But, for the man who was once one of the most hated men in St. Louis, the Rams provided him an opportunity to continue doing what he loves. With the understanding that Haslett might not be in St. Louis for long – he signed a three-year deal – Linehan realizes that Haslett might not be the long term answer for the position.
“Hiring Jim, it was a stroke of luck,” Linehan said. “We're not going to have him very long. He's going to be a head coach again soon.”
Assuming Haslett is able to get the defense turned around; he probably will do just that. But that’s OK with Linehan, for that would mean that the defense is playing well and the Rams are probably winning games.
As for the talent that Haslett is inheriting, he sees a few bright spots, some of which will have to be dealt with in free agency. He likes what he sees in strong safety Adam Archuleta and made it clear he would like to retain him. He also likes what he sees in defensive end Leonard Little and linebacker Pisa Tinoisamoa.
Haslett has been vague in clarifying what type of defense he would like to run, but it’s a safe bet to say the Rams will likely be more creative and aggressive than they have been in recent years. Haslett has a history working in 4-3 base formations as well as 3-4 base formations.
He made his name as the defensive coordinator for the Steelers by coming up with exotic, blitz-heavy packages, especially on third downs. Where many teams choose to drop into Cover 2 with extra defensive backs on third and long, Haslett has long been a fan of continuing to attack a quarterback in certain passing downs.
“I’m coming from a system where I coached in Pittsburgh and in New Orleans where we blitzed a lot and did a lot of different things,” Haslett said. “Really, we’ll do what we have to do to try and win games based on personnel. We’re putting in coverages right now. We’re not putting in fronts. If we have personnel to run a 3-4, we’ll run a 3-4. If we have personnel to run a 4-3, we’ll run a 4-3. If we have guys who can blitz, like Adam Archuleta, we’ll do some of that stuff. We’ll take advantage of the players’ abilities.”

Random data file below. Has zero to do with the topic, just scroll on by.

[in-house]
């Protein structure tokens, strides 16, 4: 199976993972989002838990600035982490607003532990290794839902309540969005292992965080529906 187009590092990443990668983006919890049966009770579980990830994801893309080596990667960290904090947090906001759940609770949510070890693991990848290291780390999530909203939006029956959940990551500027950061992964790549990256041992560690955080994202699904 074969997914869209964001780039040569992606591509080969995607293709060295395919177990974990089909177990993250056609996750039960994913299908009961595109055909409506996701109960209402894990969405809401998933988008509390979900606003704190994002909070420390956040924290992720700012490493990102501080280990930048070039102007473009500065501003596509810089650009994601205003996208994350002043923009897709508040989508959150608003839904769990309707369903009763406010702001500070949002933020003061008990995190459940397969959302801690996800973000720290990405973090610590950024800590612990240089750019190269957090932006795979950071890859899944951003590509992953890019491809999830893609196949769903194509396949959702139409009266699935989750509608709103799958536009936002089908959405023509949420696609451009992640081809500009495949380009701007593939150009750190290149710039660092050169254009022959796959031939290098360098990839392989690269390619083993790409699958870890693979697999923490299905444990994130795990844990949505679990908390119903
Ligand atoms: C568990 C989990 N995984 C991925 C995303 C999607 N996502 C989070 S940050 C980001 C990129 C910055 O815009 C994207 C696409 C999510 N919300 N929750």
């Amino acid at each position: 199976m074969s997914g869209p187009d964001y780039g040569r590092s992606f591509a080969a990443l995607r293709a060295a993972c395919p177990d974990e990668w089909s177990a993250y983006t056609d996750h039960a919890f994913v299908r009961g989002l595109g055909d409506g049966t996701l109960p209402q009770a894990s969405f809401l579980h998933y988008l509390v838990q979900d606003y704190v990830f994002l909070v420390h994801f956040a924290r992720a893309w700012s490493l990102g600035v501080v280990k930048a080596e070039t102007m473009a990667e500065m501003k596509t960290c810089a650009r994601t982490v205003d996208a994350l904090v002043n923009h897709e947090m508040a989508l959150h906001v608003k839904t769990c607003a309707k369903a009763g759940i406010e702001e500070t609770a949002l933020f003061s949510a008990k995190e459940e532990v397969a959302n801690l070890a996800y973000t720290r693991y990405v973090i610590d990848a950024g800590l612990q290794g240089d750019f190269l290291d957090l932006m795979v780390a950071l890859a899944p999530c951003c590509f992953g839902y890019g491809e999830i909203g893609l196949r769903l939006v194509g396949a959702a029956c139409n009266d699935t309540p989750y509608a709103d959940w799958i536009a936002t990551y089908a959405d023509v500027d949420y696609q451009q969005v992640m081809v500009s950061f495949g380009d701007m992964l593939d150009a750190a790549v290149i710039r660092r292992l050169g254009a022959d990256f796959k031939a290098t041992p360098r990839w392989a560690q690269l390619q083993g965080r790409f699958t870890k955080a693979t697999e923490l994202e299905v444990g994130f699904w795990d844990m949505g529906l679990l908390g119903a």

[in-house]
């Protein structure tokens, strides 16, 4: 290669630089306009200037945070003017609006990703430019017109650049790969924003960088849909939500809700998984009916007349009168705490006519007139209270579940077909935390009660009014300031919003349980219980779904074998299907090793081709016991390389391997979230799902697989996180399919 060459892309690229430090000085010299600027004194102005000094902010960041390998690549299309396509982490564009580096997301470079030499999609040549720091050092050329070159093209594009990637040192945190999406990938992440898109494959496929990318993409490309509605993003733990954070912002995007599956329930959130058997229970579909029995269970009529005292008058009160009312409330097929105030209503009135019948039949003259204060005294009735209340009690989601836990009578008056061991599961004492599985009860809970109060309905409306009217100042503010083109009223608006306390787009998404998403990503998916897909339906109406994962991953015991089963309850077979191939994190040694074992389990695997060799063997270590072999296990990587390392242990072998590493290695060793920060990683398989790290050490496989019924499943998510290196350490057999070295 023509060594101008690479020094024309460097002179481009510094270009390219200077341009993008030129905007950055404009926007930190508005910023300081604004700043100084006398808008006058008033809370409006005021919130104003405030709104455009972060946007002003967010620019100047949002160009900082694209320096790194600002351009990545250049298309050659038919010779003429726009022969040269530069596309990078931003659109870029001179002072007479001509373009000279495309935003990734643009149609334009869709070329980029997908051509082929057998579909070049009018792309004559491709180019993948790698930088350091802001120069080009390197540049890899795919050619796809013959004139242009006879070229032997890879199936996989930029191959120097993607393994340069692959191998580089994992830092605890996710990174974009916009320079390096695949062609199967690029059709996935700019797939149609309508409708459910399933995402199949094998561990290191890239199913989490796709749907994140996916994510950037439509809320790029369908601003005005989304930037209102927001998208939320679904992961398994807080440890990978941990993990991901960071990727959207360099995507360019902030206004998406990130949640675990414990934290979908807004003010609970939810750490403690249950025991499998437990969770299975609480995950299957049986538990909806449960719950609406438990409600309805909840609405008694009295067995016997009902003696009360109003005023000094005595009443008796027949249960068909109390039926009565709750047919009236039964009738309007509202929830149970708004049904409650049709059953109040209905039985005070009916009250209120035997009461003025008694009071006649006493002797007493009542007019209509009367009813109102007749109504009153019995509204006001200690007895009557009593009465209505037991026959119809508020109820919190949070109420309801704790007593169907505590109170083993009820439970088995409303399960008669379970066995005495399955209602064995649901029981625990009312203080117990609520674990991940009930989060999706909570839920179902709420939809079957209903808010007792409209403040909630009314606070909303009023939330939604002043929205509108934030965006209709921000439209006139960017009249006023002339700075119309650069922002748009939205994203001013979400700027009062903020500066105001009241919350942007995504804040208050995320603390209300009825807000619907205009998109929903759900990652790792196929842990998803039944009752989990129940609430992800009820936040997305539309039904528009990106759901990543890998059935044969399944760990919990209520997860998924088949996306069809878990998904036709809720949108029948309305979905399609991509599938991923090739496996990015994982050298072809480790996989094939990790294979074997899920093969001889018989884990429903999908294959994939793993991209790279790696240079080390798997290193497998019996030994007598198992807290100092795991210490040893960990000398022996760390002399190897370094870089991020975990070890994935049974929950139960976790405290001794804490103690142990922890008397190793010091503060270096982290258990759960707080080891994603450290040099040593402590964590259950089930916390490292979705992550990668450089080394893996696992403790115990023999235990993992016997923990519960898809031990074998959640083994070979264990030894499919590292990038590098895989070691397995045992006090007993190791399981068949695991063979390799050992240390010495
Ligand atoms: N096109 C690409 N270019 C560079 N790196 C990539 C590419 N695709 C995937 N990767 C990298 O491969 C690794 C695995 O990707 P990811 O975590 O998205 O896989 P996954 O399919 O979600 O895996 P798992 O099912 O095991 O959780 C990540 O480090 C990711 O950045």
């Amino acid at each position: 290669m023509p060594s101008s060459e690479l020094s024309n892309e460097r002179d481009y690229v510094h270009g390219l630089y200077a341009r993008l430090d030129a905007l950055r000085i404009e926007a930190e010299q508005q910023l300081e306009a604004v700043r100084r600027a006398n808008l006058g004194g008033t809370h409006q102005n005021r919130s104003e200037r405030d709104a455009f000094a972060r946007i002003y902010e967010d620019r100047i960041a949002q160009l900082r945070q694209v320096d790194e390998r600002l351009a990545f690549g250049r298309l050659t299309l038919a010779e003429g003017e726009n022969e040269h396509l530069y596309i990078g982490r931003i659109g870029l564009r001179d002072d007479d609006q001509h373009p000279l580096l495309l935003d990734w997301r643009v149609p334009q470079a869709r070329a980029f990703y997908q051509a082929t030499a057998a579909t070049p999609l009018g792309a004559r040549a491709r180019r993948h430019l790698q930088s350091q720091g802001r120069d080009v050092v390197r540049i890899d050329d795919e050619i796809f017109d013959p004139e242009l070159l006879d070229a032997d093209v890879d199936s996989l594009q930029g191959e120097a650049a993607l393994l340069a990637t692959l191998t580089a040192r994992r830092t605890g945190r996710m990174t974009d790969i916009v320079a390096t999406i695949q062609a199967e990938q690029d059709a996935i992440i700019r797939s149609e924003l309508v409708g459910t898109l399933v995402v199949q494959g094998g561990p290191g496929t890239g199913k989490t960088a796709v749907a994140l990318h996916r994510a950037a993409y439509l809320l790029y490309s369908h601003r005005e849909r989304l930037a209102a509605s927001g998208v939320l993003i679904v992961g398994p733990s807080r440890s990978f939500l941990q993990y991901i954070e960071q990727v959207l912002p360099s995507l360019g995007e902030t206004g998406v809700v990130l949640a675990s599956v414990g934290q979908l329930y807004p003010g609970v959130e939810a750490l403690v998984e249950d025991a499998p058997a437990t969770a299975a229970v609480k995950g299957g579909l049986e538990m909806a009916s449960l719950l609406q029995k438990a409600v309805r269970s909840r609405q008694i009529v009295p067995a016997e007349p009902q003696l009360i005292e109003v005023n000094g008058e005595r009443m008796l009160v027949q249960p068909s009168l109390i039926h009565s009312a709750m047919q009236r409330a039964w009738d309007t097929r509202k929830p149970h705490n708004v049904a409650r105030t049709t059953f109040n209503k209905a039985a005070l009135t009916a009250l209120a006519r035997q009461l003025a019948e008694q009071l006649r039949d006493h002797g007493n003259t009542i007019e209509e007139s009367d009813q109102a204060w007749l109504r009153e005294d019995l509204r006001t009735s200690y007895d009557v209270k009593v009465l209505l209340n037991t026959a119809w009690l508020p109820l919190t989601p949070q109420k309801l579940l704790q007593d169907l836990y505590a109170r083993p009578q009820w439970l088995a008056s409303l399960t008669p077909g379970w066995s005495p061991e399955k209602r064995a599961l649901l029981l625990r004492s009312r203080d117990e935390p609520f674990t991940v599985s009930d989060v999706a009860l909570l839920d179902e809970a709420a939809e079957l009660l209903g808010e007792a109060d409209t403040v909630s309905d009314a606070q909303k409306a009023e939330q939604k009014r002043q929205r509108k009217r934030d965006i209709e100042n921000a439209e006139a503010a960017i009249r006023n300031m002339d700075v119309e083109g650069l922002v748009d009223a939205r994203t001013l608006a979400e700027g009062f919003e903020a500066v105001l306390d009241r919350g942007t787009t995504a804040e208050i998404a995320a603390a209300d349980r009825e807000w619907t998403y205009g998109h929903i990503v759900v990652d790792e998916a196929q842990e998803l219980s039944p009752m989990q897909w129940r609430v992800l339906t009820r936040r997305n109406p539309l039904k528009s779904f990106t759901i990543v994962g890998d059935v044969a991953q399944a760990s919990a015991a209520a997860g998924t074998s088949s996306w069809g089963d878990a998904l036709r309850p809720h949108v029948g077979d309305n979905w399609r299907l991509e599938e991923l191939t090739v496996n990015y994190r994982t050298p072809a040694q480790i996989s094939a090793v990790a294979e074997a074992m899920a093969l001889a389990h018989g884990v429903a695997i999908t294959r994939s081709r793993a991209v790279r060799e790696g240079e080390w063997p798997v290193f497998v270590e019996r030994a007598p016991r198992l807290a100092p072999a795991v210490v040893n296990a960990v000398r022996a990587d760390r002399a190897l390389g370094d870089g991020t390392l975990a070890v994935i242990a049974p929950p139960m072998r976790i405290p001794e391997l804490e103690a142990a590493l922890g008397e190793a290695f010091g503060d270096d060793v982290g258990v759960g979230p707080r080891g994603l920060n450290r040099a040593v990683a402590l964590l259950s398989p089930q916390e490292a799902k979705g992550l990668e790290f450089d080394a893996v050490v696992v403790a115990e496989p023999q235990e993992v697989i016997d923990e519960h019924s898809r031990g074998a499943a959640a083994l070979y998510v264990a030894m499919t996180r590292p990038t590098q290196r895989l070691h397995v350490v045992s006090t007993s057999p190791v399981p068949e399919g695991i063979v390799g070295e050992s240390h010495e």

No matter what, Haslett is almost sure to have a more enjoyable time than he did in his final year in New Orleans. As he and the rest of the city dealt with Hurricane Katrina, Haslett was separated from his family for most of the year. If that wasn’t difficult enough, he led the Saints to a miserable 3-13 season that saw them bounce from place to place playing “home” games in places such as San Antonio and Baton Rouge.
Considering what Haslett went through a year ago, the transition from head coach back to defensive coordinator shouldn’t be too difficult.
“I don’t think so, because once you get into it, and once you start doing it, and you get in your room, and you start coaching football, its fun again,” Haslett said. “I didn’t have fun last year coaching at all, and I’m going to enjoy this season. We’re going to make the defense better. We’re going to try to win enough games and get us ranked high enough that we get into the playoffs. That’s our number one goal. The offense has a lot of talent, and they’re going to score points. We have to do our end of it too.”